The potential value that Unified Communications can have for your business is largely dependent on how much effort you put into planning for it. I’m speaking here primarily to IT, who will be the prime influencer for the decision to invest in UC. You can certainly advocate for UC on its cost savings potential, but by now you know there’s more to the value proposition.
In earlier posts, I have written about what that “more” is, with the highest order payoff being CEBP – communications enabled business processes. Not every business may be willing or able to pursue that goal, at least for now. CEBP is complex and generally delivers the most for large enterprises, but as UC becomes more standardized as a solution, vendors will look for ways to make CEBP practical for smaller scale environments.
Regardless of how well your current – or prospective UC vendor can address CEBP, you should at least be aware of its potential. You need a high functioning UC solution first, and it just may be too soon to expect meaningful results from CEBP. In principal, however, you want to identify internal processes that could be more efficient and yield more value if they were integrated with communications applications. In my last post, I touched on this when discussing ways you can start looking for indications that existing communications tools are not serving the needs of the business.
One of these areas was inefficient workflows, and while this may be the most challenging nut to crack, it often speaks to root causes that have a ripple effect throughout your business. Since this is outside the typical domain of IT, you must first think about how much you want to get involved. This takes us back to the opening sentence above – if you really want to own UC and elevate IT to a more strategic, visionary role, CEBP needs to be central to your UC plans.
Stepping beyond your comfort zone isn’t easy, but neither is CEBP. If nobody else is talking about this in your company, UC can provide IT with a first-mover advantage. I don’t have a magic formula to follow, but here are three common scenarios to get started with where workflow inefficiencies are very likely.
Scenario #1 – adding new customers
Every business needs new customers, and making a good first impression with them is critical. Think about all the different departments and processes that kick in when adding new customers to your systems. Now think about how valued the customer feels when you can welcome them quickly to your fold – with accurate profile information, no duplication of messages, using the communications tools/modes of their choice, focused only on relevant offerings, etc. I’m sure you have a good sense of how this would unfold in your company, and by thinking about the desired result here with new customers, you can work backwards to identify where processes have been breaking down.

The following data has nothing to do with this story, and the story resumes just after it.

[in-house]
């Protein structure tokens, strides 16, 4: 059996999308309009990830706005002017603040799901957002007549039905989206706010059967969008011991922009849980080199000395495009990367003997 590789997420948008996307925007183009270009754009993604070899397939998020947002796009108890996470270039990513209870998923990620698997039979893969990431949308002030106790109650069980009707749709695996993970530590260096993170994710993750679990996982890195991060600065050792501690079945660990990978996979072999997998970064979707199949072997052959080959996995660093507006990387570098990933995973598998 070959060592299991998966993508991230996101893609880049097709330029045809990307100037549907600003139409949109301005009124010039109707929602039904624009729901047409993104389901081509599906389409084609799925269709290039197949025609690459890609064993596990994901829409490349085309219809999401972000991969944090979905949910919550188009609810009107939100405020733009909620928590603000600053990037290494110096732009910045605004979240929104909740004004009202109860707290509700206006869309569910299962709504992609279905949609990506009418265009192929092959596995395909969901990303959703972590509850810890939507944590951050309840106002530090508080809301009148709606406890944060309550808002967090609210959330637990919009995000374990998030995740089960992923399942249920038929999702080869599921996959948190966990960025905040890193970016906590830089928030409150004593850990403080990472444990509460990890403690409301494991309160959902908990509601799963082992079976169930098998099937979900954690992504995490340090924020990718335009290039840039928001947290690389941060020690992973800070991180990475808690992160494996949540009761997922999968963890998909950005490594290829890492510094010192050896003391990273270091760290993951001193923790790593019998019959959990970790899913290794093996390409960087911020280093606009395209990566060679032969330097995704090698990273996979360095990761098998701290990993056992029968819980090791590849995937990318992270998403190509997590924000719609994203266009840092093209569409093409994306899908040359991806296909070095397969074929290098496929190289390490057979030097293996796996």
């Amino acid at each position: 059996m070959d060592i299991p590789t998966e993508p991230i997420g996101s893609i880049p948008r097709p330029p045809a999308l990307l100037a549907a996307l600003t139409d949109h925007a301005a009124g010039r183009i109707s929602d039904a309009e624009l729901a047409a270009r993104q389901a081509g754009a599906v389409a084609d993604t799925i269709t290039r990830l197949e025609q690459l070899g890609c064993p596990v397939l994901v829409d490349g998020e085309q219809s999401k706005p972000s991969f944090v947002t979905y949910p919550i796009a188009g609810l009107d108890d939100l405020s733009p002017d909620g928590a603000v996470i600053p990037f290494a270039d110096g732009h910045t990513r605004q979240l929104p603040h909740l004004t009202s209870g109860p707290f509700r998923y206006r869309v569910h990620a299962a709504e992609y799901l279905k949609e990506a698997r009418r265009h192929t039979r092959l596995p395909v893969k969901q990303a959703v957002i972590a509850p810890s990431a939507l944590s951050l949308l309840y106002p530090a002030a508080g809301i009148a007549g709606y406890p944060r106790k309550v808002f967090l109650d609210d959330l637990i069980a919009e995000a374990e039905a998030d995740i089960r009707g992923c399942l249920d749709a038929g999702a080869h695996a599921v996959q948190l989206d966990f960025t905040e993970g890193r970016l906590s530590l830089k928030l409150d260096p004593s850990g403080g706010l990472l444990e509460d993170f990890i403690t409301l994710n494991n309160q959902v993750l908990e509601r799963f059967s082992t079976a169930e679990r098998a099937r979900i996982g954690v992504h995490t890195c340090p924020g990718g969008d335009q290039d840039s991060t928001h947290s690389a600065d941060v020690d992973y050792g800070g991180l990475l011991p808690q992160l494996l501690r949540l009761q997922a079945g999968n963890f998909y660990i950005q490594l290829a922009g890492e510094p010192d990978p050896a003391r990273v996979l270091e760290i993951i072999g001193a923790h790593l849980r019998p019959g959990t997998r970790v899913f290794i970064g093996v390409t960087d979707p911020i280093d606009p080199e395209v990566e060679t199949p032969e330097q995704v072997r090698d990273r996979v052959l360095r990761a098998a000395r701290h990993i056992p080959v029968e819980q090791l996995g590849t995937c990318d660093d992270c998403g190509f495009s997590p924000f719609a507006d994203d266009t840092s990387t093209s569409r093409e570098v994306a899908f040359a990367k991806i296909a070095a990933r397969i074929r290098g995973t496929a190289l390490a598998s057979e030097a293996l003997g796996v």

Scenario #2 – customer notifications
Once you acquire new customers, the next challenge is to keep them. Customer retention is a topic unto itself, and I’m just touching on a small piece here – routine notifications. Examples include subscription renewals, news about new offerings, special promotions, price changes, updated business policies, etc. As with the above scenario, there is a high likelihood of duplicated communication to the customer, which can drive business away if chronic. Furthermore, these tasks are often done manually, and CEBP is specifically designed to automate steps using UC applications. Again, the end result drives the solution. In this case, you want to manage notifications according to customer preferences, and with so much of this being about efficient communications, UC offers tangible value here.
Scenario #3 – product launches
Aside from adding customers, you need new products/services to grow the business. The needs vary by type of business, but the overall process for launching something new to market requires a great deal of coordination. In most cases, this involves input from marketing, sales, advertising, distribution, social media/PR, event planning, design/R&D, legal, contact center/customer care, etc. Launches rarely go to plan given all the moving parts, and undoubtedly there are places where better communications tools will make for better workflows. Some launches are bigger than others, but not matter how great the new product/service is, the impact can be ruined by leaky processes.
Even if you’re nodding your head to just one of these examples, the potential value of CEBP should be clear. It’s really up to you as to how far you want to take this, and hopefully I have you thinking more now along these lines. Can you think of other situations in your company where CEBP could make a difference? I’d love to hear about it, and would be happy expand on your example in a future post.